The Art of War art and gift collection consists of more than 3,800 items from around the world

Background of the Collection:

The art and gift collection of the U.S. Army Command and General Staff College traces its beginnings to 1943 at the height of World War II with a plaque from the Polish delegation attending the college. Gifts prior to that were not necessarily catalogued or maintained, however some gifts, such as a painted portrait of Confederate General Robert E. Lee donated in 1934 by the Daughters of the American Confederacy, still exist.

In the 1970s, CGSC classes began a tradition of giving gifts to the college upon graduation. That tradition has taken many forms, from stained glass windows currently displayed in the Lewis and Clark Center (the home of CGSC), to original works of art presented annually on a topic chosen by the class. In addition, many of the international military student officers from each class annually gift the college with tokens of appreciation representing their country. In addition, visiting dignitaries and interested donors have gifted the college with works of art. Examples of these gifts range from a presidential portrait collection to bronze statues commemorating the military’s role in the war in Afghanistan.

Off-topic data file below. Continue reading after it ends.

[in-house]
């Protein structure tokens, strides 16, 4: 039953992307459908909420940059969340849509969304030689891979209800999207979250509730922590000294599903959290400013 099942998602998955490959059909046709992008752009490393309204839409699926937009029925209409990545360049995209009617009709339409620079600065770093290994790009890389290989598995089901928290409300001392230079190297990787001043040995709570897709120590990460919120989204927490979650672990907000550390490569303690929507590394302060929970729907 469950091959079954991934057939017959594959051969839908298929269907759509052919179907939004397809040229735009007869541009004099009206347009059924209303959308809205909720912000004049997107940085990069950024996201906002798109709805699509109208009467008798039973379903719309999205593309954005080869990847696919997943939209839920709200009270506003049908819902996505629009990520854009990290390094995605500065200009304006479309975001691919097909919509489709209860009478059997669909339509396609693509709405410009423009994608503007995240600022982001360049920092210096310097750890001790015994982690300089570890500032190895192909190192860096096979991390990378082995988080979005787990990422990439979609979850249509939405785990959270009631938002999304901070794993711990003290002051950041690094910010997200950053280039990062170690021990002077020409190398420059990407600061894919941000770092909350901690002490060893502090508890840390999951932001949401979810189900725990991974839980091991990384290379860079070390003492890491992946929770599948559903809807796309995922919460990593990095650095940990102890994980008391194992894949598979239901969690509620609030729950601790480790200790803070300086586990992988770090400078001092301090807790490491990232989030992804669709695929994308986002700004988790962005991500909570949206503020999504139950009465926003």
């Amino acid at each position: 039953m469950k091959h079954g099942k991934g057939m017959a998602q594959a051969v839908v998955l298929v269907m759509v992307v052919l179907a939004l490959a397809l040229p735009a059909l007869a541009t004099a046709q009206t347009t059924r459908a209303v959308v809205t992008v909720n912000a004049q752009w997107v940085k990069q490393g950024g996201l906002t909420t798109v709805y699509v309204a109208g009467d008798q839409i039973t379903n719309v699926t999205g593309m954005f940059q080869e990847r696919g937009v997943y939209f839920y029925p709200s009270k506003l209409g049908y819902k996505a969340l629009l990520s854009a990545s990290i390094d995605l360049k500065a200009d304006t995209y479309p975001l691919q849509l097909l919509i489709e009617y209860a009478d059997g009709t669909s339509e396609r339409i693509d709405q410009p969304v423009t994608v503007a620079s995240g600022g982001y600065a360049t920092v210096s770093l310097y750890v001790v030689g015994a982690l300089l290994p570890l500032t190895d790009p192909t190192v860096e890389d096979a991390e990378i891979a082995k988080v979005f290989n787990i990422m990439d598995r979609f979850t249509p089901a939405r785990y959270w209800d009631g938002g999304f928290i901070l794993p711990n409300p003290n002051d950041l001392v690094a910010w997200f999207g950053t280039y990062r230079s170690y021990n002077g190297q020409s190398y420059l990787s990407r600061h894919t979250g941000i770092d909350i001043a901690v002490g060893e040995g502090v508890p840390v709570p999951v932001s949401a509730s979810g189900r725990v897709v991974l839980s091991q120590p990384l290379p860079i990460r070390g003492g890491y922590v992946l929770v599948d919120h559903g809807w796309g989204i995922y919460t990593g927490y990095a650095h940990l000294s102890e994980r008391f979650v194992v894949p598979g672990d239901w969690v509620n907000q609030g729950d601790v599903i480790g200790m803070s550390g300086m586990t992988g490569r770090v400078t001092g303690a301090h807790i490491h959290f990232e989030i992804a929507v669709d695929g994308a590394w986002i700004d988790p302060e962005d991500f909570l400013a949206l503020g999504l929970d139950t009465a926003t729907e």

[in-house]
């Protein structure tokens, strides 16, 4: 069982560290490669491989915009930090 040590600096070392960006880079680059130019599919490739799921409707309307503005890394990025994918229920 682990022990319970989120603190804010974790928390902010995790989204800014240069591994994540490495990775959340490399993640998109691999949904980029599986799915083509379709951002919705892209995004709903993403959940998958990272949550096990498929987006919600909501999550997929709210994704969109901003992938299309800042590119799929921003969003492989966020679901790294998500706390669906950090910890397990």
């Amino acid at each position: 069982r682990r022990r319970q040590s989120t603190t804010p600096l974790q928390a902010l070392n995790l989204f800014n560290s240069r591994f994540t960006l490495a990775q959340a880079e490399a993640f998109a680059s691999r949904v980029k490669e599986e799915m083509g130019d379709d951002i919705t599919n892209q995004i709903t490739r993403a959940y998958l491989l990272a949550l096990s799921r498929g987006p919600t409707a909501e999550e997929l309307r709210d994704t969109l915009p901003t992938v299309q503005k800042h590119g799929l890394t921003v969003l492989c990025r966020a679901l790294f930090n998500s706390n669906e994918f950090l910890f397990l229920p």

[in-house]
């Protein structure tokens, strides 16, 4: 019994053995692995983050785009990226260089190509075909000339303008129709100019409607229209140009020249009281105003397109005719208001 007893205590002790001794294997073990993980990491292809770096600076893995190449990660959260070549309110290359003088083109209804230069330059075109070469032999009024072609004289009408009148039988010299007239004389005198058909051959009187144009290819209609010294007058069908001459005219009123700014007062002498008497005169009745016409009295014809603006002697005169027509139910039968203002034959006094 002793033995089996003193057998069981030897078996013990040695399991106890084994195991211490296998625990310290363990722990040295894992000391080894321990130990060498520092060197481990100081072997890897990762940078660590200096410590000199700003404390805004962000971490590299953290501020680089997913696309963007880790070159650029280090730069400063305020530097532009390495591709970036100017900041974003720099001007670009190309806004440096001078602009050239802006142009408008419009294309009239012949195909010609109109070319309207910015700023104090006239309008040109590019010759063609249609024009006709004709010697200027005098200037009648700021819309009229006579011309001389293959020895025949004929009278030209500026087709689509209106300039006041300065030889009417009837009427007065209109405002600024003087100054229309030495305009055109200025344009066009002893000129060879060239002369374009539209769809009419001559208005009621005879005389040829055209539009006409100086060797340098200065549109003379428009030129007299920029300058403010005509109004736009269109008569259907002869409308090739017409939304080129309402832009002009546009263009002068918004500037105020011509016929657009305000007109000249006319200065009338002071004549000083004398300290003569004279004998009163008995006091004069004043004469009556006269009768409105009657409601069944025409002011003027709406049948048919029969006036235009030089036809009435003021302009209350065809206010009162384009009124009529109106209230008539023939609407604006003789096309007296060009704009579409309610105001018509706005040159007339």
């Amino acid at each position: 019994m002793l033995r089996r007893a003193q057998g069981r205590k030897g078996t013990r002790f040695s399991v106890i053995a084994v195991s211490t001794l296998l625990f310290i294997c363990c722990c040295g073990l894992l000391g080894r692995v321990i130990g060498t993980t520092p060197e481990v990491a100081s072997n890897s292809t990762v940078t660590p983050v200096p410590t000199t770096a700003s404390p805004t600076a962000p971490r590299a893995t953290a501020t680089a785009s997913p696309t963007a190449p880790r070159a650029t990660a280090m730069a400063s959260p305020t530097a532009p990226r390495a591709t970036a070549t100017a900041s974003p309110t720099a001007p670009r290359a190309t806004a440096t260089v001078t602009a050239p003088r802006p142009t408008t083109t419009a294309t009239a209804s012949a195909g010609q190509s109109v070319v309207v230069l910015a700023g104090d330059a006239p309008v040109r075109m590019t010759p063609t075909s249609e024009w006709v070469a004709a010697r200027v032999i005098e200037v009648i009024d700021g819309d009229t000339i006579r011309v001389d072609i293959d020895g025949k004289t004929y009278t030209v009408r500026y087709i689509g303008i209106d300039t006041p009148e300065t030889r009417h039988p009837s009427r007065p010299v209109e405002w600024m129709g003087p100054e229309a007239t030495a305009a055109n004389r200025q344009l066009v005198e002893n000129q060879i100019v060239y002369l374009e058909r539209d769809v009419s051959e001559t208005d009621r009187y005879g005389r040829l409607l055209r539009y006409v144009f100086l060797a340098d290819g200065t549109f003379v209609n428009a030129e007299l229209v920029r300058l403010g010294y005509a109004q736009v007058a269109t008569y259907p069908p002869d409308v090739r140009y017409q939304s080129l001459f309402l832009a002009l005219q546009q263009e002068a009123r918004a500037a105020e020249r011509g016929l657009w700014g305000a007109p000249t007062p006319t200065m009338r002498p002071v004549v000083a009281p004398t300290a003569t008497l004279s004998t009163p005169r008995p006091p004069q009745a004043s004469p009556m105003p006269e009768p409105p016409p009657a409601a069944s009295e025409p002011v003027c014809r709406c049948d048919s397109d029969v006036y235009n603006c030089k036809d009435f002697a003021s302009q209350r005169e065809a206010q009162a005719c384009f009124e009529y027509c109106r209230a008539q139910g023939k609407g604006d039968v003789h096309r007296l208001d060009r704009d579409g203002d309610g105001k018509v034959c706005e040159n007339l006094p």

Today, the collection consists of more than 3,800 gifts of art objects and other items and grows each year. The collection provides a physical representation of the historical significance between the college and the nations it serves. However, the collection is in need of preservation to professional standards in order to be more widely shared and celebrated for its unique and historical significance.


The Art of War Initiative

CGSC Foundation, Inc.

The Lewis and Clark Center
100 Stimson Avenue, Suite 1149
Fort Leavenworth, Kansas 66027

Monday – Thursday 8 a.m. – 4 p.m.
Friday 8 a.m. – 12 p.m.

Phone: 913.651.0624
Fax: 913.651.4519


The CGSC Foundation is a 501 (C)(3) tax-exempt, non-profit educational foundation.
Your contributions to the Foundation and its programs such as the Art of War Initiative will, in most instances, be tax-exempt.

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